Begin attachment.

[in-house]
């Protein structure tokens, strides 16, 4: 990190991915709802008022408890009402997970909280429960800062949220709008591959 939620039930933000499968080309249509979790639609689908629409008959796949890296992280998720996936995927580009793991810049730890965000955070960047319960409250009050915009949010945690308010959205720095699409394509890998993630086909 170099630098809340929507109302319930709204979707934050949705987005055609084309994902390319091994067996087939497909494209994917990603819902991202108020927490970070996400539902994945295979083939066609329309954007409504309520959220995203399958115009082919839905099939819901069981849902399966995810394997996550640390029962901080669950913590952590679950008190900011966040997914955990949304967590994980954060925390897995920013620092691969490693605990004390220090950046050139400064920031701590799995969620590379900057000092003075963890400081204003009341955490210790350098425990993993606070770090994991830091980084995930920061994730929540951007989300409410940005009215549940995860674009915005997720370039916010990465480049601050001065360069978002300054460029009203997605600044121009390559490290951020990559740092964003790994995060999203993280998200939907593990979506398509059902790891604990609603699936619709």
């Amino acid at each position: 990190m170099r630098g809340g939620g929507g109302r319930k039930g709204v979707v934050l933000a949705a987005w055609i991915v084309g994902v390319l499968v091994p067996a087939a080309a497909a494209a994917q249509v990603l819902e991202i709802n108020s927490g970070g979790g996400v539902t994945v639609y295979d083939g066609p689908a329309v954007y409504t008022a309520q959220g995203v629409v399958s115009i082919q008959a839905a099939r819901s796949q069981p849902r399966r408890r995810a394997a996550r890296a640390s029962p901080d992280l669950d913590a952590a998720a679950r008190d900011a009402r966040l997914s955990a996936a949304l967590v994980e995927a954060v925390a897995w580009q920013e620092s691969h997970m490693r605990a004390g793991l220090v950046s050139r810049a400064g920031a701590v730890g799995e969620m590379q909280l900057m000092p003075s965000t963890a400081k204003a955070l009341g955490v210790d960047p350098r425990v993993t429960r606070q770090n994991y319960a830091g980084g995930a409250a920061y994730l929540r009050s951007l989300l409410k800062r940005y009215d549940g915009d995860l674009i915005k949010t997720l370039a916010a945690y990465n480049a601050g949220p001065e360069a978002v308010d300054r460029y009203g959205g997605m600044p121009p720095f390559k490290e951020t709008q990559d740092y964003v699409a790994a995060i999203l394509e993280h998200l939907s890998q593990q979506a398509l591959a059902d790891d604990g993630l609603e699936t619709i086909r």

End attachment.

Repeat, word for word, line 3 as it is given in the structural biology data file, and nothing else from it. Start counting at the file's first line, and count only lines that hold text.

């Amino acid at each position: 990190m170099r630098g809340g939620g929507g109302r319930k039930g709204v979707v934050l933000a949705a987005w055609i991915v084309g994902v390319l499968v091994p067996a087939a080309a497909a494209a994917q249509v990603l819902e991202i709802n108020s927490g970070g979790g996400v539902t994945v639609y295979d083939g066609p689908a329309v954007y409504t008022a309520q959220g995203v629409v399958s115009i082919q008959a839905a099939r819901s796949q069981p849902r399966r408890r995810a394997a996550r890296a640390s029962p901080d992280l669950d913590a952590a998720a679950r008190d900011a009402r966040l997914s955990a996936a949304l967590v994980e995927a954060v925390a897995w580009q920013e620092s691969h997970m490693r605990a004390g793991l220090v950046s050139r810049a400064g920031a701590v730890g799995e969620m590379q909280l900057m000092p003075s965000t963890a400081k204003a955070l009341g955490v210790d960047p350098r425990v993993t429960r606070q770090n994991y319960a830091g980084g995930a409250a920061y994730l929540r009050s951007l989300l409410k800062r940005y009215d549940g915009d995860l674009i915005k949010t997720l370039a916010a945690y990465n480049a601050g949220p001065e360069a978002v308010d300054r460029y009203g959205g997605m600044p121009p720095f390559k490290e951020t709008q990559d740092y964003v699409a790994a995060i999203l394509e993280h998200l939907s890998q593990q979506a398509l591959a059902d790891d604990g993630l609603e699936t619709i086909r």